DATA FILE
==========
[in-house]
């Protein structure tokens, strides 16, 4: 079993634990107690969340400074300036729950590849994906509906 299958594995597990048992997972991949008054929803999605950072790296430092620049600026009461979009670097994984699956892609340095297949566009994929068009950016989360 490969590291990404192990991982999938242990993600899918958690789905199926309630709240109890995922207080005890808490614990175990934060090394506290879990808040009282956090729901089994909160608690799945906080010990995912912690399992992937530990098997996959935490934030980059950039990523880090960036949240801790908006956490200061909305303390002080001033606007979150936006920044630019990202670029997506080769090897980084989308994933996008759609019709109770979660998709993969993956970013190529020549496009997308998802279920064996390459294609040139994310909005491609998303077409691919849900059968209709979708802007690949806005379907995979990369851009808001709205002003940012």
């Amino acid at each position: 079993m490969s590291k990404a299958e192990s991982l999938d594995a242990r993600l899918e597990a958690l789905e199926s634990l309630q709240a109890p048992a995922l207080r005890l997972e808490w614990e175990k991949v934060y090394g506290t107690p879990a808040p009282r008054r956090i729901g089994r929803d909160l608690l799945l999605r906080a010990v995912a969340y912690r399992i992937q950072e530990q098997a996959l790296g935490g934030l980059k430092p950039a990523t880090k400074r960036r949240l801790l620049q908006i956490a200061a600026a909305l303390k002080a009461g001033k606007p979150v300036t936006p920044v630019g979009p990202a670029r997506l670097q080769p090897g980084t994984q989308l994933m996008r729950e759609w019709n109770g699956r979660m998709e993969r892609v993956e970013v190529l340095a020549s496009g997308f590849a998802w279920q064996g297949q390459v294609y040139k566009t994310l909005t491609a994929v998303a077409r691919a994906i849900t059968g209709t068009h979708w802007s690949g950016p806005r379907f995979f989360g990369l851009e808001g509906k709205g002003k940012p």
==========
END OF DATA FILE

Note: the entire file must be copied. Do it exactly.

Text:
[in-house]
């Protein structure tokens, strides 16, 4: 079993634990107690969340400074300036729950590849994906509906 299958594995597990048992997972991949008054929803999605950072790296430092620049600026009461979009670097994984699956892609340095297949566009994929068009950016989360 490969590291990404192990991982999938242990993600899918958690789905199926309630709240109890995922207080005890808490614990175990934060090394506290879990808040009282956090729901089994909160608690799945906080010990995912912690399992992937530990098997996959935490934030980059950039990523880090960036949240801790908006956490200061909305303390002080001033606007979150936006920044630019990202670029997506080769090897980084989308994933996008759609019709109770979660998709993969993956970013190529020549496009997308998802279920064996390459294609040139994310909005491609998303077409691919849900059968209709979708802007690949806005379907995979990369851009808001709205002003940012």
């Amino acid at each position: 079993m490969s590291k990404a299958e192990s991982l999938d594995a242990r993600l899918e597990a958690l789905e199926s634990l309630q709240a109890p048992a995922l207080r005890l997972e808490w614990e175990k991949v934060y090394g506290t107690p879990a808040p009282r008054r956090i729901g089994r929803d909160l608690l799945l999605r906080a010990v995912a969340y912690r399992i992937q950072e530990q098997a996959l790296g935490g934030l980059k430092p950039a990523t880090k400074r960036r949240l801790l620049q908006i956490a200061a600026a909305l303390k002080a009461g001033k606007p979150v300036t936006p920044v630019g979009p990202a670029r997506l670097q080769p090897g980084t994984q989308l994933m996008r729950e759609w019709n109770g699956r979660m998709e993969r892609v993956e970013v190529l340095a020549s496009g997308f590849a998802w279920q064996g297949q390459v294609y040139k566009t994310l909005t491609a994929v998303a077409r691919a994906i849900t059968g209709t068009h979708w802007s690949g950016p806005r379907f995979f989360g990369l851009e808001g509906k709205g002003k940012p």